But what does this radical life really look like?
All of Francis Chan’s examples in the end Crazy Love were extreme examples of sacrifice and martyrdom. Not discounting the magnitude of the sacrifice of these people, their sacrifice means nothing compared to the sacrifice of Christ, and, in Modern America, most Christ-followers will not be required take such an extreme stance on the laying down of their life.
Should we feel guilty because of this? Should we despise the wealth our parents worked to acquire? Should we look on with disdain at the prosperous American society without acknowledging that the reason for the prosperity came from our founding fathers attention to many biblical principals that led to the freedom we now have that allows us to grow and change and build to the point that we are the most prosperous nation in the world?
The reason I pose these questions is to wonder aloud if wealth is considered sinful in this new movement.
Okay, maybe it isn’t sinful, but those wealthy people with multiple houses, expensive cars, and Ivy League educations are not quite as Christian as we are.
It sounds a little too close to home. A little too like my early home school days when the girls who wore spaghetti straps to church and bikinis to the beach could still, technically, be saved, but they weren’t quite as on fire for Christ as we were.
I am currently participating in a Bible study about excessive living. It’s been a struggle for me, not because I’ve been living excessively. Truth be told, I make less money currently than I did when I was a teenager. I live on less, buy less, and pretty much live more frugally than I ever have in my entire life. The struggle lies in this hint at a legality that uses scripture to tame behavior.
I live frugally currently because the life that God has called me to requires it. I don’t live frugally because I chose it out of conscience attention to excess in my life.
Let me tell you a personal story about my encounter with excess.
When I was eighteen, I went to Guatemala and lived with a Guatemalan family for two months. I lived in a little concrete room with a wooden framed bed, dresser, and desk. I lived out of one suitcase worth of clothes and bought used books from an English bookstore for my entertainment in the evening.
The family I lived with was particularly wealthy by Guatemalan standards in that they owned a TV. Occasionally I’d go upstairs to watch Spanish soap operas and once in a while they’d have on an American movie with Spanish subtitles. That was glorious.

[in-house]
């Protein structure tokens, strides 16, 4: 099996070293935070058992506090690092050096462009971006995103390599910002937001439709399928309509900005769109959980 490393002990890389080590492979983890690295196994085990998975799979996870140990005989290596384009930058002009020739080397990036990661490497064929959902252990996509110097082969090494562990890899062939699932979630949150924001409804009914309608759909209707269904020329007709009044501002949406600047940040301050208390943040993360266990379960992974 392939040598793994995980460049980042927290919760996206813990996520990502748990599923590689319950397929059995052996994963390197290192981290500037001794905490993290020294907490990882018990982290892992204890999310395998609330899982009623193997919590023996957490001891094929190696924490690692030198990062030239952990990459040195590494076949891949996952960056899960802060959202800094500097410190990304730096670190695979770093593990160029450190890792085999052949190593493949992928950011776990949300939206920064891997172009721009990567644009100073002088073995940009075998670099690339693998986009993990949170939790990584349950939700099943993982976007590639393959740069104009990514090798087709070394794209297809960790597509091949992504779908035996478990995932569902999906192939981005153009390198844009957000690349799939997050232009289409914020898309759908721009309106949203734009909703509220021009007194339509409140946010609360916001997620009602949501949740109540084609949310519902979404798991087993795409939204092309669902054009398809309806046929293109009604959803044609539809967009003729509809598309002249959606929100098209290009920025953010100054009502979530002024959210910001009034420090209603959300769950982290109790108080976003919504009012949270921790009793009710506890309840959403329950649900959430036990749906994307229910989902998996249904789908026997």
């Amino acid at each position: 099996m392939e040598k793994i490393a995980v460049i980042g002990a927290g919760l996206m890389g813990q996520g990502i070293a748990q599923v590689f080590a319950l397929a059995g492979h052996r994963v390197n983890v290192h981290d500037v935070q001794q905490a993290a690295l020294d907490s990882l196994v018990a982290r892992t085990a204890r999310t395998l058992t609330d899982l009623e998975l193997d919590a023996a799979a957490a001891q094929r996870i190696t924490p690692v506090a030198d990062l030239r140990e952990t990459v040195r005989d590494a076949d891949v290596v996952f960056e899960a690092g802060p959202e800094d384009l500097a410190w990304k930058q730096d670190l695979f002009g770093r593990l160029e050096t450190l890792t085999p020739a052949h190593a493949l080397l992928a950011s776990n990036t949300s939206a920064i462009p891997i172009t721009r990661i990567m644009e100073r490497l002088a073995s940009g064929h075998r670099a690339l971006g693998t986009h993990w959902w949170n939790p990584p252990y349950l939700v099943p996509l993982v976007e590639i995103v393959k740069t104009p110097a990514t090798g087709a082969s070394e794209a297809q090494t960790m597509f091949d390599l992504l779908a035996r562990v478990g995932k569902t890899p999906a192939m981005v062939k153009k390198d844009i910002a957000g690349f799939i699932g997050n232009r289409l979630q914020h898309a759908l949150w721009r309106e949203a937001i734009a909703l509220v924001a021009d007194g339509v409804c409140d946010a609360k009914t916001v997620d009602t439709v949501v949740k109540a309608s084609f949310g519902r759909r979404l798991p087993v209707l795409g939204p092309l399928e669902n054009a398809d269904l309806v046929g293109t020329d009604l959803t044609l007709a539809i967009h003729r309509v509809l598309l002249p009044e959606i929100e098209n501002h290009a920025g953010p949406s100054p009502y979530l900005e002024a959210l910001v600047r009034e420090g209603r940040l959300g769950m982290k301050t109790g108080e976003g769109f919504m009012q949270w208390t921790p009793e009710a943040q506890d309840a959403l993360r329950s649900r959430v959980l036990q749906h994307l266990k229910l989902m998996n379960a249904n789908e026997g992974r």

In two short months I grew accustomed to this simple living. When I came home to the United States, I immediately became discontent with the excessive lives I saw around me. I started compartmentalizing what I considered excessive and what I considered legitimate. For example: hot water was considered a necessary excess. A house over 2,000 square feet was not. My own bedroom was a requirement, but a screened in back porch was over the top.
My mind and my comfort were the tools I used to decide what was excessive and what wasn’t. I designated myself as the judger of the rich and the champion of the poor. I was discontent with the wealthy lifestyle that I was, at that time, called to live.
Maybe it’s a little extreme to say a wealthy lifestyle is a calling. But isn’t it? Like any other way of life, is it an accident that it happens?
Similarly, could poverty also be deemed a calling?
I do not believe when God says that He will be near to the poor and that He will plead the case for the poor that He was declaring the poor to be more holy. I believe He was acknowledging the fact that those without money are typically without a voice. He declared himself the champion of those who cannot speak for themselves and typically uses someone of his choosing to be that visible voice for the world to see. He calls us to speak up for those who cannot speak for themselves.
But who gets put in this category?
A few months ago, my sister was at a college conference where she attended a session on human trafficking. She shared with me the magnitude of the numbers still enslaved and how the horror of how humans are being treated was overwhelming. She then posed a rhetorical question: “What can I do? I don’t know how to help them.” To which I responded: “You go to school and get your degree in special education like you were planning. You get a job ministering to special needs kids just like you were intending before you heard about human trafficking. One day, you’ll be able to give money to an organization that helps rescue those being trafficked and maybe you’ll even get to help someone who’s been rescued, but until then, you’re called to minister to special needs kids. You’re ministry to them is not any less of a calling or any less important than those who are called to help rescue people from slavery.”
You see, every ministry thinks their ministry is the most important ministry in the world. Since they are called to that ministry, it is only right that they view it as such. But every ministry can’t be the most important ministry in the world to every person. There are too many needs. There are too many poor. There are too many sick and wounded and scarred and broken. All we can do is what is in front of us. For some of us, that’s waking up in a two-story home with a backyard pool, loving our families, serving our neighbors, and giving to our church. For some of us, that’s selling all our possessions and moving to a third-world country to love starving children.
It’s sad to think that something as beautiful as giving to the poor or serving on the board of a non-profit organization can become a legalistic act to acquire our own holiness. Radical living can be a result of a transformed heart, but it should never be a mode of life to be held up as more holy than another lifestyle that requires less obvious sacrifice.
This isn’t a new story. It’s the same story being told in a different way.